Wednesday, December 8, 2010

The Dividing Line Salem/Winston

I-40 Business Through Winston-Salem
Today thinking of the dividing line separating Old Salem from Old Winston we think of I-40 Business the drastic line slicing through our “Twin City”. Not so in 1849 when, from the Moravian Church’s perspective, the seat of the new Forsyth County should be outside of their congregational town of Salem. As in the past the “strangers” should be separated from the “enlightened”. They were not alone in that many non Moravian occupants of the new Forsyth and the balance of Stokes County in the state legislature didn’t desire for the new county seat to be named Salem or to be controlled and owned by the Moravian Church.

Dividing Line Monument 1st Street West of Main

You may have driven or walked by, without noticing as I have many times, the monument west of the intersection of Main and First Street commenorating our former dividing line shown in the photo to the left.

On January 1, 1849, the State Legislature divided Stokes County and created a new county named in honor of Col. Benjamin Forsyth, a native of the older county, who was killed in Canada in 1814. Some of the conservatives in the town of Salem wanted the county seat of Forsyth to be as far from Salem as was geographically possible, but there was also a younger group of Moravians who favored building the new town directly north of Salem.

On May 12, 1849, the Commissioners purchased thirty-one acres of land from the Moravian Church, later increased to fifty-one and one-fourth acres, at a price of $5 per acre, totaling $256.25. This property was bounded on the south by what is now First Street; on the west about 230 feet west of present Liberty Street; on the east about 230 feet east of what is now Main Street; the north line being at present Seventh Street.

This tract of land provided a choice site for the new court house on top of a hill, at an elevation about 180 feet above Salem Creek at the end of Main Street. There was no suitable site, in the Church’s perspective, for the Court House in Salem, nor did the Moravians want the county seat in their town. The Moravians did not want Court days notorious for drinking and rowdiness in their town. Some did see the advantage of having the county seat of government nearby and no doubt this influenced their action in making the site available for the new county court house.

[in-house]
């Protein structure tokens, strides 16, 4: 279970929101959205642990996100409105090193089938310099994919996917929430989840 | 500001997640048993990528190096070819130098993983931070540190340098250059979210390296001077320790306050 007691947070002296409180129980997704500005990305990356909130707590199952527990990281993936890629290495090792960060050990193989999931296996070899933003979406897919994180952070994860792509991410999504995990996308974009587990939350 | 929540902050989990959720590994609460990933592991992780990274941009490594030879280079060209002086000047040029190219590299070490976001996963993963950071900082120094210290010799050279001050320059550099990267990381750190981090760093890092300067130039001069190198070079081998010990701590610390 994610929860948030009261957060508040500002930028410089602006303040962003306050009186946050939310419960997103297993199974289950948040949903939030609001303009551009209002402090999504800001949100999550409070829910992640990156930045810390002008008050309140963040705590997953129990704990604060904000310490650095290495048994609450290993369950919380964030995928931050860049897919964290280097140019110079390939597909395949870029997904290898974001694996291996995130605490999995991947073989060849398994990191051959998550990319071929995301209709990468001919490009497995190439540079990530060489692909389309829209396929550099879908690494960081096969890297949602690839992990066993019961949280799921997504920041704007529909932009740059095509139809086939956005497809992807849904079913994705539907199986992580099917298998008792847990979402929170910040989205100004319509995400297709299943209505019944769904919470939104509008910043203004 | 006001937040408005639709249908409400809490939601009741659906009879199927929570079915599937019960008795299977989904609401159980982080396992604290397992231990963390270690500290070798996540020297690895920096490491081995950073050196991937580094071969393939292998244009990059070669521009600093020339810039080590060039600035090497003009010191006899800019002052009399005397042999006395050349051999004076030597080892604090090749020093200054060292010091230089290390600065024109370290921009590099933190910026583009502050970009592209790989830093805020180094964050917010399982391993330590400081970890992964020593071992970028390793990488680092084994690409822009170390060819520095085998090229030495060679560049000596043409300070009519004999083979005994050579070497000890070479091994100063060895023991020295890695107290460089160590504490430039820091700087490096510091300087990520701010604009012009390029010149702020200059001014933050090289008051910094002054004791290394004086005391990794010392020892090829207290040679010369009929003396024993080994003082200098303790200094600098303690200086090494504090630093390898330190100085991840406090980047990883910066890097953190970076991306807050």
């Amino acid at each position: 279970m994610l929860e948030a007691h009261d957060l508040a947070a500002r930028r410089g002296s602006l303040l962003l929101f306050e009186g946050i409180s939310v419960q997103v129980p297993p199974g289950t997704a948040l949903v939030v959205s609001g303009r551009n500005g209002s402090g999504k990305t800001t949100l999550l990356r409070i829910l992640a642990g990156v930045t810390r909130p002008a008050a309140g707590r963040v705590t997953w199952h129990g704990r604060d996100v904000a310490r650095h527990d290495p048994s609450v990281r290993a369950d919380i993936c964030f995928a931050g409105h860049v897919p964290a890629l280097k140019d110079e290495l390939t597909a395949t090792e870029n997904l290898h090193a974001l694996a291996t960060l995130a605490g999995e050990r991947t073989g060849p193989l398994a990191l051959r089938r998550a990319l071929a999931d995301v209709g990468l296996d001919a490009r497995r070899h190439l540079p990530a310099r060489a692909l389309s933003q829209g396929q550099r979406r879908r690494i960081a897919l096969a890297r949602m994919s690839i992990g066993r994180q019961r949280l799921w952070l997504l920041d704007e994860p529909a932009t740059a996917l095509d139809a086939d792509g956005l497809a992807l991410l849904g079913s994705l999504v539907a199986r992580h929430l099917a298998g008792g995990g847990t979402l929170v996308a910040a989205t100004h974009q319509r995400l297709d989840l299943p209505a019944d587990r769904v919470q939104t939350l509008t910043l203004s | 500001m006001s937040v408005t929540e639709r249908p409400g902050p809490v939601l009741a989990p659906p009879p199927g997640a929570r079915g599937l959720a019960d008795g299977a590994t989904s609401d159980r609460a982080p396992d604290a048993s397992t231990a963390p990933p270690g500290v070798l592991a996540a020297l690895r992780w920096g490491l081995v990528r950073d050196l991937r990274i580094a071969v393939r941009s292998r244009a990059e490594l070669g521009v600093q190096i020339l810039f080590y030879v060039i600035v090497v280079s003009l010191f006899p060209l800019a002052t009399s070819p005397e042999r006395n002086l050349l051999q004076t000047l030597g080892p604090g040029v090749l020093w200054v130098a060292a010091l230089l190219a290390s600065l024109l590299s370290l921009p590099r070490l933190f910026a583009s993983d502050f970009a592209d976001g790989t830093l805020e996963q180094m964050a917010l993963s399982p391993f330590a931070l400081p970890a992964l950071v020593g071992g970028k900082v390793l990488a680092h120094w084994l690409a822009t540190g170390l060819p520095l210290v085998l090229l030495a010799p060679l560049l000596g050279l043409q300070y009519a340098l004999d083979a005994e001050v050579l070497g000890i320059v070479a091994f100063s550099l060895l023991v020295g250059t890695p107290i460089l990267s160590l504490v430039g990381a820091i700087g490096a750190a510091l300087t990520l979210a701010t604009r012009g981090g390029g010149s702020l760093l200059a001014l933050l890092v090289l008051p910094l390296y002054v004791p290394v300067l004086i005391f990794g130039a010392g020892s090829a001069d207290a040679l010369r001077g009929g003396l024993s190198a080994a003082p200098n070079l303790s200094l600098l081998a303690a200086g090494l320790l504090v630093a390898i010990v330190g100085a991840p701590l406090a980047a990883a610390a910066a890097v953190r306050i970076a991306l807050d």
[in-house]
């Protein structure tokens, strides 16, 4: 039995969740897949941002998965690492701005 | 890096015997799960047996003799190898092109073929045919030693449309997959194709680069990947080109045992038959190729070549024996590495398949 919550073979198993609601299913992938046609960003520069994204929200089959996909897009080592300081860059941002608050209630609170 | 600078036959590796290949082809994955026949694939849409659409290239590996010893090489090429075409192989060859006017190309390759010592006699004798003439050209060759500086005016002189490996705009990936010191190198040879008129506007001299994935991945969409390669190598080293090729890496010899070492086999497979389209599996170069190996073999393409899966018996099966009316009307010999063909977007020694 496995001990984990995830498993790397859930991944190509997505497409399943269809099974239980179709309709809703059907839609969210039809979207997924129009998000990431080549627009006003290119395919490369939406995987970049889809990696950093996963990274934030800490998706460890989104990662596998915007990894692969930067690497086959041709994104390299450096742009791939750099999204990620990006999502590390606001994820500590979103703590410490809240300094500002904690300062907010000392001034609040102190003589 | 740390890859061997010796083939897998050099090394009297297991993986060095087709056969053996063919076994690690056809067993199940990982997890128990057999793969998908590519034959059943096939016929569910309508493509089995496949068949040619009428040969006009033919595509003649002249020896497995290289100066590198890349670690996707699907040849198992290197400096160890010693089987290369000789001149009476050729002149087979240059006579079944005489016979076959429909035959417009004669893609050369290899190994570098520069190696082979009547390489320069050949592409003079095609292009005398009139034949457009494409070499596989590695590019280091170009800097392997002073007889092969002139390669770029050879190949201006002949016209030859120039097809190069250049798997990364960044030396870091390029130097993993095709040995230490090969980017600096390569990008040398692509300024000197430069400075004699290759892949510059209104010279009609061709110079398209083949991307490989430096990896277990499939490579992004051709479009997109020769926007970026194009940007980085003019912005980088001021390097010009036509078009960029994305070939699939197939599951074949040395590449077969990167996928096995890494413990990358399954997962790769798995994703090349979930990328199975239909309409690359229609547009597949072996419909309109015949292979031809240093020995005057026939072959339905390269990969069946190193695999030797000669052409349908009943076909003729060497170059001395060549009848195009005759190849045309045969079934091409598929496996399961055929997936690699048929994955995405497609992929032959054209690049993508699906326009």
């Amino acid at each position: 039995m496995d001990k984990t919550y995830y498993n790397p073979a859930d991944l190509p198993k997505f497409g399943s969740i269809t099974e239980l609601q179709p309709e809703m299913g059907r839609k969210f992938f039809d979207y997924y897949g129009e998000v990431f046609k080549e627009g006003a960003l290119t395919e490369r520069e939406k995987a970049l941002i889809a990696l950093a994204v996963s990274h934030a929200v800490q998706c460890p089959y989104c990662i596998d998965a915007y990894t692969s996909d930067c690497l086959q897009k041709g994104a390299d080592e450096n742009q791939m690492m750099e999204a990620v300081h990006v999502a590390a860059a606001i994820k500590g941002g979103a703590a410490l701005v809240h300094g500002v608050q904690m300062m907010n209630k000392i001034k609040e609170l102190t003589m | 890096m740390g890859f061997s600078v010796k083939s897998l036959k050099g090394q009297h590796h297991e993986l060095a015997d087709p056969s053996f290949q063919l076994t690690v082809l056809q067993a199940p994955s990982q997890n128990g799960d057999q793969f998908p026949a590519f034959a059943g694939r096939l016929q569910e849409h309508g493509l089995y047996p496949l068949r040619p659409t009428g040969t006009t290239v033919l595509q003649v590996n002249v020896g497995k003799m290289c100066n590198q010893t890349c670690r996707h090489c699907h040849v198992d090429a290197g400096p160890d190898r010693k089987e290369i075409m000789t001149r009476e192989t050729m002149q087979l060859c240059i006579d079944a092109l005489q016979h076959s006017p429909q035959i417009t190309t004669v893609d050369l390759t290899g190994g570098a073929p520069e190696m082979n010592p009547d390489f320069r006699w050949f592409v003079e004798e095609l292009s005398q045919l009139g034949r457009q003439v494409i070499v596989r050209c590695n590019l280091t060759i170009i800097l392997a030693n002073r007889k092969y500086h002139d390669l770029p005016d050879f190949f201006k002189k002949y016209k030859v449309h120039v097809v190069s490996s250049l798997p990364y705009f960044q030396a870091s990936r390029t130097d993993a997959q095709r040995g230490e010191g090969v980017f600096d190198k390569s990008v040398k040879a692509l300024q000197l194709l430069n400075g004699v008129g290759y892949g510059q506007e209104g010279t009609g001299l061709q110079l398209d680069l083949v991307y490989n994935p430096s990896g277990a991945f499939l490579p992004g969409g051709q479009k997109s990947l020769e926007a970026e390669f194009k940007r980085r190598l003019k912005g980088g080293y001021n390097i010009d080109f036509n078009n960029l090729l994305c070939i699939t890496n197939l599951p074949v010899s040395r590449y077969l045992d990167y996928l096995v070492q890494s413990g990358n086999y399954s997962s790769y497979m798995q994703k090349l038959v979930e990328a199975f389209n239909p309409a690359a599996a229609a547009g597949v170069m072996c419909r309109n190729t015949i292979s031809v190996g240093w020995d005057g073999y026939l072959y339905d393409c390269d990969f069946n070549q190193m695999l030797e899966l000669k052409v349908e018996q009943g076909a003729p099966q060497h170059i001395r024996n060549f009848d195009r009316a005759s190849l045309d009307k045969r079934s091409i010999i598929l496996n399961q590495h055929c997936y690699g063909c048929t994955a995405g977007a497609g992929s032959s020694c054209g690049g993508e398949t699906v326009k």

The County Commissioners immediately divided the property into seventy-one lots, reserving one 200 ft. x 198 ft. block for the court house site. These lots were sold at public auction for $8,833.50, which represented quite a profitable return on property for which they had paid only $256.25.

Prior to the building of the Court House, the Courts of Forsyth County were held in the Concert Hall, Main Street, Salem, on property which was later occupied by the home of Dr. J. F. Shaffner. The stipulation was made that the whipping-post should not be within the limits of the Town of Salem. Whipping was a common punishment handed out by the Courts mainly for those who could not pay fines.

First Forsyth County Court House
The new court house was so near completion that on December 16, 1850, it was formally opened with religious ceremonies. It was a two-story building, forty-four by sixty feet, facing south. The roof of the portico was supported by four pillars, each thirty feet high. The court-room was on the second floor. The total cost of the building was $9,083.38. The profit from the sale of town lots was sufficient to pay all this expense except $359.48. This is all the county had to raise to pay for the town site, courthouse site and for the first courthouse.

Major Joseph Winston
This new town had no name and an attempt was made to have this done by a popular vote. This plan failed, and January 15, 1851, the legislature passed an act which declared that "hereafter the county town of Forsyth County shall be styled and known by the name of Winston." The 1850 State Legislative election effectively decided this when those in favor of a town not named Salem won the election. Forsyth and Stokes shared legislators so the voters for Stokes had as much voice as the people of Salem in naming the new town. It was named Winston partially in respect for those Stokes County democrats that had help win the election for those who wanted it not to be named Salem. The name was given in honor of Major Joseph Winston, a prominent North Carolinian, who figured in the War of the Revolution and was also active in the political development, both state and national. Major Winston was born June 17, 1766, in Virginia, and died in Germanton, North Carolina, April 21, 1815. He is buried at the Guilford Courthouse National Military Park in Greensboro in which he had participated in that battle.

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